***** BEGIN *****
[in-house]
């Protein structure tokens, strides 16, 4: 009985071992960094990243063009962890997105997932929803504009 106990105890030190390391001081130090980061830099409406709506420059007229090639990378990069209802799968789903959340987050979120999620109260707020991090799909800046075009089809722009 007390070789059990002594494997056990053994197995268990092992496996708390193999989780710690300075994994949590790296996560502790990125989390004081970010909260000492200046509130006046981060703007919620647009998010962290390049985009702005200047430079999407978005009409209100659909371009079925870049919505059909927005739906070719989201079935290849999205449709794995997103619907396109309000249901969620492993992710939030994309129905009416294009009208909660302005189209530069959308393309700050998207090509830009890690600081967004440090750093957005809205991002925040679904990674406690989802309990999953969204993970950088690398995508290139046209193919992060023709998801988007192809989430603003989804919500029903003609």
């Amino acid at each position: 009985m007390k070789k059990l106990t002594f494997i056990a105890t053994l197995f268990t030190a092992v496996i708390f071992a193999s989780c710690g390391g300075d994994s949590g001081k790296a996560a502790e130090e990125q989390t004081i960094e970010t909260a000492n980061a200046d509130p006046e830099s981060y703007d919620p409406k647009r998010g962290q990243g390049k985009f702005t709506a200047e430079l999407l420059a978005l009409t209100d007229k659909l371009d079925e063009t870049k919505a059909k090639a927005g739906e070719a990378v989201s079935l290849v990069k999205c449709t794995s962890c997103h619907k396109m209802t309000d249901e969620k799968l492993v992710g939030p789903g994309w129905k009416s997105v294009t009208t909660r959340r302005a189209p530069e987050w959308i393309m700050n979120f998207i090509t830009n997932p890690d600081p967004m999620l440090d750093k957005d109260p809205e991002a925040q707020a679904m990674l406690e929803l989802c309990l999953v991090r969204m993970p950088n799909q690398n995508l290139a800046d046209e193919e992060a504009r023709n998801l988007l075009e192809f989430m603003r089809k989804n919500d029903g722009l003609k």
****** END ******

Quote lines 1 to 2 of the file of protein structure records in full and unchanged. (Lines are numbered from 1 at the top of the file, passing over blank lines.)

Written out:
[in-house]
């Protein structure tokens, strides 16, 4: 009985071992960094990243063009962890997105997932929803504009 106990105890030190390391001081130090980061830099409406709506420059007229090639990378990069209802799968789903959340987050979120999620109260707020991090799909800046075009089809722009 007390070789059990002594494997056990053994197995268990092992496996708390193999989780710690300075994994949590790296996560502790990125989390004081970010909260000492200046509130006046981060703007919620647009998010962290390049985009702005200047430079999407978005009409209100659909371009079925870049919505059909927005739906070719989201079935290849999205449709794995997103619907396109309000249901969620492993992710939030994309129905009416294009009208909660302005189209530069959308393309700050998207090509830009890690600081967004440090750093957005809205991002925040679904990674406690989802309990999953969204993970950088690398995508290139046209193919992060023709998801988007192809989430603003989804919500029903003609």